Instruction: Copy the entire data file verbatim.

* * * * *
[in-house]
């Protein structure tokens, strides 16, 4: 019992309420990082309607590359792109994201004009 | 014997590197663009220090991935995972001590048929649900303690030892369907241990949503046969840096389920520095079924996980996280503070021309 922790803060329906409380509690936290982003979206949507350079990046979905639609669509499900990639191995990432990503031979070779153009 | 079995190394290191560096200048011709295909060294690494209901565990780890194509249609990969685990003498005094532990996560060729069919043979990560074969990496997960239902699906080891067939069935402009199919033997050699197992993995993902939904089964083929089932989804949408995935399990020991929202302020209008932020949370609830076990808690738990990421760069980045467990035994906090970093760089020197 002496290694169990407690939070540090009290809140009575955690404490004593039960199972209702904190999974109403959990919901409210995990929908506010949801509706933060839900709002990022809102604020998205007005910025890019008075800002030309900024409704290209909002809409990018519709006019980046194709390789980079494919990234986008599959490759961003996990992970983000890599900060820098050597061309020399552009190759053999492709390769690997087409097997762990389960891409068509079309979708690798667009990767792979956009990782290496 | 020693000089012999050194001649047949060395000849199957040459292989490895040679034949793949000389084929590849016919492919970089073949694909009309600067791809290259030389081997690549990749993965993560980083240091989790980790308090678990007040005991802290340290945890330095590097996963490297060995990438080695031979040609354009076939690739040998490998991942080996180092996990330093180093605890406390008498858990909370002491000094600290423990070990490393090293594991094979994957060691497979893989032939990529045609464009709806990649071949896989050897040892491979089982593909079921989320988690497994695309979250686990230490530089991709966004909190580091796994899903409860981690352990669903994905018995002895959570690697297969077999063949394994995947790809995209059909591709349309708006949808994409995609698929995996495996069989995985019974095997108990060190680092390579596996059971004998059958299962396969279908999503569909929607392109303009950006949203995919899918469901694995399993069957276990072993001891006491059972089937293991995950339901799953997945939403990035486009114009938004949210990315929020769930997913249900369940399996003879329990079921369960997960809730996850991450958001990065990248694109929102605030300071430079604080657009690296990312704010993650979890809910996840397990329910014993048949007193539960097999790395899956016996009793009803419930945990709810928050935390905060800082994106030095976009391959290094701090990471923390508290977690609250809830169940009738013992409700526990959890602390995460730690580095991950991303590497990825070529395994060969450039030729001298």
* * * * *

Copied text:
[in-house]
């Protein structure tokens, strides 16, 4: 019992309420990082309607590359792109994201004009 | 014997590197663009220090991935995972001590048929649900303690030892369907241990949503046969840096389920520095079924996980996280503070021309 922790803060329906409380509690936290982003979206949507350079990046979905639609669509499900990639191995990432990503031979070779153009 | 079995190394290191560096200048011709295909060294690494209901565990780890194509249609990969685990003498005094532990996560060729069919043979990560074969990496997960239902699906080891067939069935402009199919033997050699197992993995993902939904089964083929089932989804949408995935399990020991929202302020209008932020949370609830076990808690738990990421760069980045467990035994906090970093760089020197 002496290694169990407690939070540090009290809140009575955690404490004593039960199972209702904190999974109403959990919901409210995990929908506010949801509706933060839900709002990022809102604020998205007005910025890019008075800002030309900024409704290209909002809409990018519709006019980046194709390789980079494919990234986008599959490759961003996990992970983000890599900060820098050597061309020399552009190759053999492709390769690997087409097997762990389960891409068509079309979708690798667009990767792979956009990782290496 | 020693000089012999050194001649047949060395000849199957040459292989490895040679034949793949000389084929590849016919492919970089073949694909009309600067791809290259030389081997690549990749993965993560980083240091989790980790308090678990007040005991802290340290945890330095590097996963490297060995990438080695031979040609354009076939690739040998490998991942080996180092996990330093180093605890406390008498858990909370002491000094600290423990070990490393090293594991094979994957060691497979893989032939990529045609464009709806990649071949896989050897040892491979089982593909079921989320988690497994695309979250686990230490530089991709966004909190580091796994899903409860981690352990669903994905018995002895959570690697297969077999063949394994995947790809995209059909591709349309708006949808994409995609698929995996495996069989995985019974095997108990060190680092390579596996059971004998059958299962396969279908999503569909929607392109303009950006949203995919899918469901694995399993069957276990072993001891006491059972089937293991995950339901799953997945939403990035486009114009938004949210990315929020769930997913249900369940399996003879329990079921369960997960809730996850991450958001990065990248694109929102605030300071430079604080657009690296990312704010993650979890809910996840397990329910014993048949007193539960097999790395899956016996009793009803419930945990709810928050935390905060800082994106030095976009391959290094701090990471923390508290977690609250809830169940009738013992409700526990959890602390995460730690580095991950991303590497990825070529395994060969450039030729001298």